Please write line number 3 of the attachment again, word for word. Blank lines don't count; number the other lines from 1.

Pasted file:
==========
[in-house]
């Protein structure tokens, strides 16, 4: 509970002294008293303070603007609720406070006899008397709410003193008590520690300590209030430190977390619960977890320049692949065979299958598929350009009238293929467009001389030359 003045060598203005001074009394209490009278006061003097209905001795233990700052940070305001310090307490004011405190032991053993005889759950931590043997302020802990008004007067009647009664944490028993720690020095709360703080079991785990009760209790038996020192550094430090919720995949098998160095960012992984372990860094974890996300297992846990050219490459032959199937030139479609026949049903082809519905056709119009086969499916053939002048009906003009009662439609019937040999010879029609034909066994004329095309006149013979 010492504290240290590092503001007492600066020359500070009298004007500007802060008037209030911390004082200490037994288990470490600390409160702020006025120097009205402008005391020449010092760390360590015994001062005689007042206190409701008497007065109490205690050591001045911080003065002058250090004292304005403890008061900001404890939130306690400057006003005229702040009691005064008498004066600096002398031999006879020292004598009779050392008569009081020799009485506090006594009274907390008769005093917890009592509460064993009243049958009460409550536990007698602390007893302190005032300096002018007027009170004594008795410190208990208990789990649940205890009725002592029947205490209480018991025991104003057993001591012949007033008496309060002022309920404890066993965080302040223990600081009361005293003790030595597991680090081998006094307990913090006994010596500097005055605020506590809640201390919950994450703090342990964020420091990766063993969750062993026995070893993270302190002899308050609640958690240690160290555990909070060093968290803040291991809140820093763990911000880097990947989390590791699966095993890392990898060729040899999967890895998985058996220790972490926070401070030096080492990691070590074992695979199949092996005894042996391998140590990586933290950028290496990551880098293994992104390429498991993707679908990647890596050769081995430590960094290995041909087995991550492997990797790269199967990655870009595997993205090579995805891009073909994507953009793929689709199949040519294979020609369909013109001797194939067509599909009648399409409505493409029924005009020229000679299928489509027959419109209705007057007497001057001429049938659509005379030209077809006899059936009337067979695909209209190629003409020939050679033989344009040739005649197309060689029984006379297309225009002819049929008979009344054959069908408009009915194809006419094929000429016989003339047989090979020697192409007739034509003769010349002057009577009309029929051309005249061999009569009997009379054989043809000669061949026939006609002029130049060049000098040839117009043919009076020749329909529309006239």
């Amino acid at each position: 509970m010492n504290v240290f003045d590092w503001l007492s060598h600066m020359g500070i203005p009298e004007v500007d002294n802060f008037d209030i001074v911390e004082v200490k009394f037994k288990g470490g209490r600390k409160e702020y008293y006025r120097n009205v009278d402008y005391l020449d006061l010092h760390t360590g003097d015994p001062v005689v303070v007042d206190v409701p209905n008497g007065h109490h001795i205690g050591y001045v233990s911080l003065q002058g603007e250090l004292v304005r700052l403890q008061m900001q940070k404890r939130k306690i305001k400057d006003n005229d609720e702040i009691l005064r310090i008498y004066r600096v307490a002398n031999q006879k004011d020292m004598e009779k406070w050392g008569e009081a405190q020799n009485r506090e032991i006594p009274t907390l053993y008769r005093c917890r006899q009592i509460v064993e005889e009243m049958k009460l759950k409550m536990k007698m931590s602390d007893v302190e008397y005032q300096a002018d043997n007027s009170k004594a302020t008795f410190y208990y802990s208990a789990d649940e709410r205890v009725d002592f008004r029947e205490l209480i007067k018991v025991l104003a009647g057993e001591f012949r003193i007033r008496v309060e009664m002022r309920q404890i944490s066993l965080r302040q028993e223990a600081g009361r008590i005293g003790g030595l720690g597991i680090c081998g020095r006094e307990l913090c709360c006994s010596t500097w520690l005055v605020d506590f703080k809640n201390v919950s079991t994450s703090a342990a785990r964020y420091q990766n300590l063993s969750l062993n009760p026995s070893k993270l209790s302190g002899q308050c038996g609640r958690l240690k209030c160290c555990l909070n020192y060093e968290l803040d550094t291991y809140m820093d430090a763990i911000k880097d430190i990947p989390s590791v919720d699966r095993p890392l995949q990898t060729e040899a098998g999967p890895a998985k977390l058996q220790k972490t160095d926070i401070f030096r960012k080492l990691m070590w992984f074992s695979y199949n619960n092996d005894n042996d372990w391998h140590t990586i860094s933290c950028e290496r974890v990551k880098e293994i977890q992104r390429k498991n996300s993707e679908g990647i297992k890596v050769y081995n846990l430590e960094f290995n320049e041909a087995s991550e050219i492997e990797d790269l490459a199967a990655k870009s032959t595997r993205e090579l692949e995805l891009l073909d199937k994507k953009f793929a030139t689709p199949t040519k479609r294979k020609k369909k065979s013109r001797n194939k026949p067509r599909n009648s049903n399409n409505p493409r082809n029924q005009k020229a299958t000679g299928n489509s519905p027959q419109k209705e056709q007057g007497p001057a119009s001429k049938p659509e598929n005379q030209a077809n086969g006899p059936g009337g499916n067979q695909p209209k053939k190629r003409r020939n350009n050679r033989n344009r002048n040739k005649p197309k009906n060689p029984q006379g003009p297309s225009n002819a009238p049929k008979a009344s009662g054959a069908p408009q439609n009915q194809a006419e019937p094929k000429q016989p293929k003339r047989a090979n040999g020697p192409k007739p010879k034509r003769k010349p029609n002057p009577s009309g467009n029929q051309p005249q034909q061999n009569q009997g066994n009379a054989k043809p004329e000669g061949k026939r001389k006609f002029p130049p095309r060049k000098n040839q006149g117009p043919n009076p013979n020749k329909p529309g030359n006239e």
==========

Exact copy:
């Amino acid at each position: 509970m010492n504290v240290f003045d590092w503001l007492s060598h600066m020359g500070i203005p009298e004007v500007d002294n802060f008037d209030i001074v911390e004082v200490k009394f037994k288990g470490g209490r600390k409160e702020y008293y006025r120097n009205v009278d402008y005391l020449d006061l010092h760390t360590g003097d015994p001062v005689v303070v007042d206190v409701p209905n008497g007065h109490h001795i205690g050591y001045v233990s911080l003065q002058g603007e250090l004292v304005r700052l403890q008061m900001q940070k404890r939130k306690i305001k400057d006003n005229d609720e702040i009691l005064r310090i008498y004066r600096v307490a002398n031999q006879k004011d020292m004598e009779k406070w050392g008569e009081a405190q020799n009485r506090e032991i006594p009274t907390l053993y008769r005093c917890r006899q009592i509460v064993e005889e009243m049958k009460l759950k409550m536990k007698m931590s602390d007893v302190e008397y005032q300096a002018d043997n007027s009170k004594a302020t008795f410190y208990y802990s208990a789990d649940e709410r205890v009725d002592f008004r029947e205490l209480i007067k018991v025991l104003a009647g057993e001591f012949r003193i007033r008496v309060e009664m002022r309920q404890i944490s066993l965080r302040q028993e223990a600081g009361r008590i005293g003790g030595l720690g597991i680090c081998g020095r006094e307990l913090c709360c006994s010596t500097w520690l005055v605020d506590f703080k809640n201390v919950s079991t994450s703090a342990a785990r964020y420091q990766n300590l063993s969750l062993n009760p026995s070893k993270l209790s302190g002899q308050c038996g609640r958690l240690k209030c160290c555990l909070n020192y060093e968290l803040d550094t291991y809140m820093d430090a763990i911000k880097d430190i990947p989390s590791v919720d699966r095993p890392l995949q990898t060729e040899a098998g999967p890895a998985k977390l058996q220790k972490t160095d926070i401070f030096r960012k080492l990691m070590w992984f074992s695979y199949n619960n092996d005894n042996d372990w391998h140590t990586i860094s933290c950028e290496r974890v990551k880098e293994i977890q992104r390429k498991n996300s993707e679908g990647i297992k890596v050769y081995n846990l430590e960094f290995n320049e041909a087995s991550e050219i492997e990797d790269l490459a199967a990655k870009s032959t595997r993205e090579l692949e995805l891009l073909d199937k994507k953009f793929a030139t689709p199949t040519k479609r294979k020609k369909k065979s013109r001797n194939k026949p067509r599909n009648s049903n399409n409505p493409r082809n029924q005009k020229a299958t000679g299928n489509s519905p027959q419109k209705e056709q007057g007497p001057a119009s001429k049938p659509e598929n005379q030209a077809n086969g006899p059936g009337g499916n067979q695909p209209k053939k190629r003409r020939n350009n050679r033989n344009r002048n040739k005649p197309k009906n060689p029984q006379g003009p297309s225009n002819a009238p049929k008979a009344s009662g054959a069908p408009q439609n009915q194809a006419e019937p094929k000429q016989p293929k003339r047989a090979n040999g020697p192409k007739p010879k034509r003769k010349p029609n002057p009577s009309g467009n029929q051309p005249q034909q061999n009569q009997g066994n009379a054989k043809p004329e000669g061949k026939r001389k006609f002029p130049p095309r060049k000098n040839q006149g117009p043919n009076p013979n020749k329909p529309g030359n006239e």